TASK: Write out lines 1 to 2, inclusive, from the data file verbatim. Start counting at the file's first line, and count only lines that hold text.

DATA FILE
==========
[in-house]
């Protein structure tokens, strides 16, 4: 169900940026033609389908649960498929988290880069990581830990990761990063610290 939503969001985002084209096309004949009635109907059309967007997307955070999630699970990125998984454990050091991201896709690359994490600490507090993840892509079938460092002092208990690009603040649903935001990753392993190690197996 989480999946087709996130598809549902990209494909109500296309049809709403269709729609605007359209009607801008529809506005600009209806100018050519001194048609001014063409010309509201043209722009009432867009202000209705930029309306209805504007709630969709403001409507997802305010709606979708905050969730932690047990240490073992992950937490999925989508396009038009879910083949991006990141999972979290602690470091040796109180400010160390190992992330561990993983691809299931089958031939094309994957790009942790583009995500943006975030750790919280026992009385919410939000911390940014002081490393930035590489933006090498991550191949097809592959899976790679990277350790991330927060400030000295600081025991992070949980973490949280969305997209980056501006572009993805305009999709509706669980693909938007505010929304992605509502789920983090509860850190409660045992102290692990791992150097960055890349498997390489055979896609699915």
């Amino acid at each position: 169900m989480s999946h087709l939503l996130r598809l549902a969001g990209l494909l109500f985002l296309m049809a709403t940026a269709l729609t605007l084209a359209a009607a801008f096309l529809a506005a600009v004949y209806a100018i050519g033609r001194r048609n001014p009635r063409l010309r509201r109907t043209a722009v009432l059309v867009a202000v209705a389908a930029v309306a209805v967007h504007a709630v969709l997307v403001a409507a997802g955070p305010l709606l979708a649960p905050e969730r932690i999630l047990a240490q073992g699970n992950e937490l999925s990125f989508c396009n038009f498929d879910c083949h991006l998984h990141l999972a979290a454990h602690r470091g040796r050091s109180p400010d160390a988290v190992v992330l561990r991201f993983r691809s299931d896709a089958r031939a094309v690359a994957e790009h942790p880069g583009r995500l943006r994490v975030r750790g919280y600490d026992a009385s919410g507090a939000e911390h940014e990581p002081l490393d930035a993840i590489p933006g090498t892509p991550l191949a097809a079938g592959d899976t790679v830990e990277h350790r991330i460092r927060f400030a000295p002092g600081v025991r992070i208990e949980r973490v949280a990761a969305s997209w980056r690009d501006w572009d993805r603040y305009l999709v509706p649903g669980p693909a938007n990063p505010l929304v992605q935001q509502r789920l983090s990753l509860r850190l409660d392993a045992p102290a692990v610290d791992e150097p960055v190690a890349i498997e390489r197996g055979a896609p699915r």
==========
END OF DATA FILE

[in-house]
């Protein structure tokens, strides 16, 4: 169900940026033609389908649960498929988290880069990581830990990761990063610290 939503969001985002084209096309004949009635109907059309967007997307955070999630699970990125998984454990050091991201896709690359994490600490507090993840892509079938460092002092208990690009603040649903935001990753392993190690197996 989480999946087709996130598809549902990209494909109500296309049809709403269709729609605007359209009607801008529809506005600009209806100018050519001194048609001014063409010309509201043209722009009432867009202000209705930029309306209805504007709630969709403001409507997802305010709606979708905050969730932690047990240490073992992950937490999925989508396009038009879910083949991006990141999972979290602690470091040796109180400010160390190992992330561990993983691809299931089958031939094309994957790009942790583009995500943006975030750790919280026992009385919410939000911390940014002081490393930035590489933006090498991550191949097809592959899976790679990277350790991330927060400030000295600081025991992070949980973490949280969305997209980056501006572009993805305009999709509706669980693909938007505010929304992605509502789920983090509860850190409660045992102290692990791992150097960055890349498997390489055979896609699915």